2012 Sales Continue to Head Upward
Tuesday, February 21, 2012
Sales statistics released today by the Rhode Island Association of REALTORS® (RIAR), show home sales up 16 percent in January from the year prior. Four hundred and fifty-four (454) existing single family homes sold last month, more sales activity than any other January since 2007.
"We're glad to see properties changing hands because that indicates that we're pushing through this struggling market. Affordable prices and the lowest interest rates ever are translating into a strong motivator for buyers," said Jamie Moore, 2012 RIAR President. "We've been seeing sales rise and the number of properties on the market decrease since last summer. Historically, we've seen that prices begin to rise after a period of increased sales."
Affordable pricing, in part the result of an annual 60 percent increase in the number of foreclosure and short sales, is helping to clear properties from the market. More efficient processing of foreclosures and short sales by lenders also seems to be a major factor in the number of increased sales. The percentage of distressed sales has increased during the past three months, while industry researcher, CoreLogic, reported decreased foreclosure filings in the Providence Metropolitan Statistical Area in November and December, 2011. (January is yet to be released.). Foreclosure filings refer to the entry point of foreclosure proceedings, when owners are notified that they are behind in their payments and foreclosure proceedings begin. Distressed sales, on the other hand, refer to the end of the foreclosure process, when such sales are removed from the market through closings. Fewer filings and more sales indicate a growing depletion of the distressed market.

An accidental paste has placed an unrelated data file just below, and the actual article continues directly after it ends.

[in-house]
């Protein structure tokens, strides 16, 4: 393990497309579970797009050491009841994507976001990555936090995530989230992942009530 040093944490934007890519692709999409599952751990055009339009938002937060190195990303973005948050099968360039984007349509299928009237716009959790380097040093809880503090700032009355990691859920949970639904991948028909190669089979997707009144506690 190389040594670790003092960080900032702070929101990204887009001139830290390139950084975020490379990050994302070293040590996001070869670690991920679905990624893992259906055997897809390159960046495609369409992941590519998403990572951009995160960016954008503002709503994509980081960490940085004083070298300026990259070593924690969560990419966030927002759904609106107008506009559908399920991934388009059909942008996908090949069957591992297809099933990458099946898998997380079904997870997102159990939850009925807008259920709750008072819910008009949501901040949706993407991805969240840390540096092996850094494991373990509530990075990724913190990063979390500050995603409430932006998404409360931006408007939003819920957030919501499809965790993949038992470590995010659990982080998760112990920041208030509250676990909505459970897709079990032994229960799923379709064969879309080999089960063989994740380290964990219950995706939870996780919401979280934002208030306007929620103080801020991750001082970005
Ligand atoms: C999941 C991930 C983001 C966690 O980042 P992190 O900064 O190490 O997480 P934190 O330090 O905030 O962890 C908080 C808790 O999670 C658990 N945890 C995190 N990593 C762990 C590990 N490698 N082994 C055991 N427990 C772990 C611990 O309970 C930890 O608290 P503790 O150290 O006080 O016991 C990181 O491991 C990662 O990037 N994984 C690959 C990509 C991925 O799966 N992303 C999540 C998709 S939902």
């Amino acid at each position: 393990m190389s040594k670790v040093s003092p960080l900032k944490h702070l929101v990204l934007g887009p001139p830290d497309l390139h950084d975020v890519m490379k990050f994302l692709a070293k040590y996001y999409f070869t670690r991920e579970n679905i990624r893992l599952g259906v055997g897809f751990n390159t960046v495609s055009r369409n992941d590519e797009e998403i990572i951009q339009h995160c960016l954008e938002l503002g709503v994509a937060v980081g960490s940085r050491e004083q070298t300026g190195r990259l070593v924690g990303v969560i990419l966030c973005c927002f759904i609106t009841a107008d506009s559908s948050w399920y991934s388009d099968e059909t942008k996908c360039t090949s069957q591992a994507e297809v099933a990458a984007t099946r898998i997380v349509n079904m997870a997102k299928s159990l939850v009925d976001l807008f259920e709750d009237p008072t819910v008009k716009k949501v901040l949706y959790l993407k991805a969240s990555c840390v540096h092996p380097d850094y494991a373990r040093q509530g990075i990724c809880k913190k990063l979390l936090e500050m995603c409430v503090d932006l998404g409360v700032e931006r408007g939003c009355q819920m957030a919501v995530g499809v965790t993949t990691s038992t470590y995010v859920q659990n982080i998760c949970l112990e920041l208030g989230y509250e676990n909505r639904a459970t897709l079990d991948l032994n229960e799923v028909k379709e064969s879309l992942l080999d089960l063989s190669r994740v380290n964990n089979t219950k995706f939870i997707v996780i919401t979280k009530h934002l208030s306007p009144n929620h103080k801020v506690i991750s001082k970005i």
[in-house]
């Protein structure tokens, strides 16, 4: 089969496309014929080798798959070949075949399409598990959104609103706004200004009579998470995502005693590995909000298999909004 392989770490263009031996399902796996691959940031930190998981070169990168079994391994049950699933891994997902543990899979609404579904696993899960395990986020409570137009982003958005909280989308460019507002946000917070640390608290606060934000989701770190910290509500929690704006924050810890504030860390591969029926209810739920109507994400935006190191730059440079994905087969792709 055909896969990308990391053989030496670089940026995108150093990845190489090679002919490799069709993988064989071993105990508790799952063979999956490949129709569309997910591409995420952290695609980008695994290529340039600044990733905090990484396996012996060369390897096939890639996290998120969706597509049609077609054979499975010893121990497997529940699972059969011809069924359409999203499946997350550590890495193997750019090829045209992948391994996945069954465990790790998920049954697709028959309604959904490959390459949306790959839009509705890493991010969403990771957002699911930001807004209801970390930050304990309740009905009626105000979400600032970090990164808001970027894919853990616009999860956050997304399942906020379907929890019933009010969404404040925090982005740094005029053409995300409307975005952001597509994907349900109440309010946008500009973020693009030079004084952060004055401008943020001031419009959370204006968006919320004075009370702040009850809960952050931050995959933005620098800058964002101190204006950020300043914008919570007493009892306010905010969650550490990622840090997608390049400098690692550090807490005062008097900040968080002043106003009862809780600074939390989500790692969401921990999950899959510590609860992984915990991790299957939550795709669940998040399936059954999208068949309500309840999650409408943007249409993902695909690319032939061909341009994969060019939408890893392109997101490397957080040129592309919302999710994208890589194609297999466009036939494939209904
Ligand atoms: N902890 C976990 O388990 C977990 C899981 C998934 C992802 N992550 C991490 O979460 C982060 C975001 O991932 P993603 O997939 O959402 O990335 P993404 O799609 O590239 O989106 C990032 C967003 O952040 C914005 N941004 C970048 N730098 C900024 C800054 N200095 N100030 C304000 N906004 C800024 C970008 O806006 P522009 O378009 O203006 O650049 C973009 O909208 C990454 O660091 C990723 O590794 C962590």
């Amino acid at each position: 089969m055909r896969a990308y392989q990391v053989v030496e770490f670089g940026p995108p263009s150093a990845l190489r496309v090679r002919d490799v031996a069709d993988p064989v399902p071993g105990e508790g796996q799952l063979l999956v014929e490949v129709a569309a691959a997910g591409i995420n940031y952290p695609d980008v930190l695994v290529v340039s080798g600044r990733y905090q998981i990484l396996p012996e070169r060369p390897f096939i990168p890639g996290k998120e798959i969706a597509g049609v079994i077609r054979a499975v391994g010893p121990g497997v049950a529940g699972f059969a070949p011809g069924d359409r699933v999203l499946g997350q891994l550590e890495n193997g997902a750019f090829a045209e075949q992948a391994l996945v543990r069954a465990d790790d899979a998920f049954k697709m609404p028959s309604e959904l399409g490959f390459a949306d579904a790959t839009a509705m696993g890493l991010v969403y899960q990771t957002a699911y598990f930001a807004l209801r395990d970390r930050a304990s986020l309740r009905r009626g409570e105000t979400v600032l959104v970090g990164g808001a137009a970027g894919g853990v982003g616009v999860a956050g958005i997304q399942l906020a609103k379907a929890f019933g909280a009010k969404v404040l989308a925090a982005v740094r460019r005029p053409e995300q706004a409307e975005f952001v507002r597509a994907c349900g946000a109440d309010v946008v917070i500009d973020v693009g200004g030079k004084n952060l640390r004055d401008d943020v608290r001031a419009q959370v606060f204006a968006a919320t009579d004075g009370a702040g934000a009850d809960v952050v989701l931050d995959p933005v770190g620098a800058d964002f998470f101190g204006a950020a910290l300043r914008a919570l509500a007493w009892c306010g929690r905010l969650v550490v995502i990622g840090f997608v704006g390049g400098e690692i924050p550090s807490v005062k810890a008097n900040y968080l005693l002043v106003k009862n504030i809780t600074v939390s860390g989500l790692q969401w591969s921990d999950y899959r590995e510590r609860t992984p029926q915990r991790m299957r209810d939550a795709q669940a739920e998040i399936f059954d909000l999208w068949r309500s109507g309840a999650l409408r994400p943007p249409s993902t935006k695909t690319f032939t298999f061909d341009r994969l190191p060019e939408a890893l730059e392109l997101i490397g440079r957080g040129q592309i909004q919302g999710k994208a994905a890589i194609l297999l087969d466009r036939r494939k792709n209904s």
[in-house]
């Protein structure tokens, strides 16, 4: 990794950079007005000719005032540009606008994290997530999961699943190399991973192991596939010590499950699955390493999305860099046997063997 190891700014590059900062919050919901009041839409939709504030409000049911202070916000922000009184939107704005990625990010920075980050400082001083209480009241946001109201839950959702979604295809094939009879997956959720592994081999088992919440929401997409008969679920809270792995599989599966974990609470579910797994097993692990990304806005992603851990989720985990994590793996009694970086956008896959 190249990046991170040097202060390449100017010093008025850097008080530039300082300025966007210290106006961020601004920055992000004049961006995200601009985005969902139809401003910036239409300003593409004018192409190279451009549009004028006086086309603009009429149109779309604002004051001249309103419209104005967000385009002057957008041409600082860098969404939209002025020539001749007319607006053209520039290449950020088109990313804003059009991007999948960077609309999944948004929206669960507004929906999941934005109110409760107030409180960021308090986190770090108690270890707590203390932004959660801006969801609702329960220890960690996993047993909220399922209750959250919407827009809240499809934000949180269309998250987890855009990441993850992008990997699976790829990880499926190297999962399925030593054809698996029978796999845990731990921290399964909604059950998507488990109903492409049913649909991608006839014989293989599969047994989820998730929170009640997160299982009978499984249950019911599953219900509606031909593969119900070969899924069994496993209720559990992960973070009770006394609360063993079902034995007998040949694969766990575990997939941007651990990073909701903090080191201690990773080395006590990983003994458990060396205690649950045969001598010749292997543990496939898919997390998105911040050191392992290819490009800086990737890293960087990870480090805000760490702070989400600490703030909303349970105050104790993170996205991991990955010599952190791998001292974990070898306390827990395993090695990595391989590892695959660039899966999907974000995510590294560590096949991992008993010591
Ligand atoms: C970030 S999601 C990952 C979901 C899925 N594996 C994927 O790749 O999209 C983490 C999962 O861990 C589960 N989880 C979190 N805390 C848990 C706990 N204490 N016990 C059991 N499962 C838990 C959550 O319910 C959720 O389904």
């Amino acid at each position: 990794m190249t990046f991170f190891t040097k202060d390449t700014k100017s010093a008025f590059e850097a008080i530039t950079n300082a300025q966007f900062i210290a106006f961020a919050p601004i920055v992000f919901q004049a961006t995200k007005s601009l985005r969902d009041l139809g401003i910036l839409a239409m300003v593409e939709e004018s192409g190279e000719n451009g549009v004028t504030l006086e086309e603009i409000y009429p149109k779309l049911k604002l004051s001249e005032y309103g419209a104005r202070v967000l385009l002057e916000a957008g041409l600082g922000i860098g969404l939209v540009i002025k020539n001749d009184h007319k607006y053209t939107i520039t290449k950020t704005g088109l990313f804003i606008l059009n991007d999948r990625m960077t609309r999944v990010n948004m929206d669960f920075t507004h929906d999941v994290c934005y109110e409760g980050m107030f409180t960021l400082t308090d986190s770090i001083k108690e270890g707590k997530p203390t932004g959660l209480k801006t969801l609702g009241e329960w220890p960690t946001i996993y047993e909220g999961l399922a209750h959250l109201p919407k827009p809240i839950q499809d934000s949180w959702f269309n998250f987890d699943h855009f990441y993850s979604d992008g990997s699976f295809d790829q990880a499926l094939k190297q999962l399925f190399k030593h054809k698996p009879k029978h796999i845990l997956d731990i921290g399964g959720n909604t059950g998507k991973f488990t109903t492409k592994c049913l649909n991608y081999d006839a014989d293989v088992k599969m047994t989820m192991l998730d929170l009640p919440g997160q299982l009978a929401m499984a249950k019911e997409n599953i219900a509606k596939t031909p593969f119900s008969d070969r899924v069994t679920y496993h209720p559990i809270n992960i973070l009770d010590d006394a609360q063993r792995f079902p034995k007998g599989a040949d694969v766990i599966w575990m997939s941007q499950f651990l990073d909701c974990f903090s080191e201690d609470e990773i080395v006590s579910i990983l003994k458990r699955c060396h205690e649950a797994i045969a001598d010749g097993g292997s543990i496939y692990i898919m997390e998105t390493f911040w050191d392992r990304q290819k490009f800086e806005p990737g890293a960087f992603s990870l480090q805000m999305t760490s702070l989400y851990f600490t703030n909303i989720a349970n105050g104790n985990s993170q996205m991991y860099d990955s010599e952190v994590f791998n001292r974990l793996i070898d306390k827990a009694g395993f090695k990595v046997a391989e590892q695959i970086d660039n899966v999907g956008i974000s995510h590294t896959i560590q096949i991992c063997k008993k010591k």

“Moving the foreclosure and short sale inventory through to closing is the key to a market turnaround and we seem to be doing that. We’re on the right path,” commented Moore.
The median price of single family homes sold in January was $172,750, down 13 percent from the prior year. The median price of non-distressed sales was $215,250.
Condominium sales also rose, up nearly four percent, since January, 2011 while median price fell 25 percent to $155,450. The number of condo foreclosure and short sales grew 38 percent and the non-distressed median price fell 17 percent from the prior year to $193,750. RIAR explained that the sale of low end condominiums could be attributed to a rise in home ownership in the under 25 demographic, as reported by the National Association of Realtors. The 25 years of age and under category was the only age bracket that saw an increase in home ownership in recent years, resulting from the increased affordability of owning compared to renting. Condominium living has historically been appealing to first time homebuyers due to ease of maintenance and affordability.
The multi-family market saw a significant increase in sales of 28 percent with a 38 percent increase in the number of foreclosure and short sales from year to year. A larger increase in sales has not been recorded since August, 2009, when 77 percent of the properties sold were foreclosures or short sales. Last month, 60 percent of all multi-family sales were sold under financial duress. The median price fell 18 percent to $110,100 and the median price of non-distressed sales was $149,900.
Pending sales rose in the single and multi-family market by 16 and 1 percent respectively, while falling in the condo market by 3 percent. In general, pending sales, or those under contract but not yet closed, have shown an upward trend in all three categories since last summer. Pending sales are believed to be the most current indicator of the housing market.
View January 2012 Single Family Sales By Town
Note: Information is provided by State-Wide Multiple Listing Service, Inc. Readers are cautioned that the median sales price --- with half the prices higher and half lower --- generally reflects the quality and the mix (type and size) of the properties being sold at the time and is not a true measure of home values.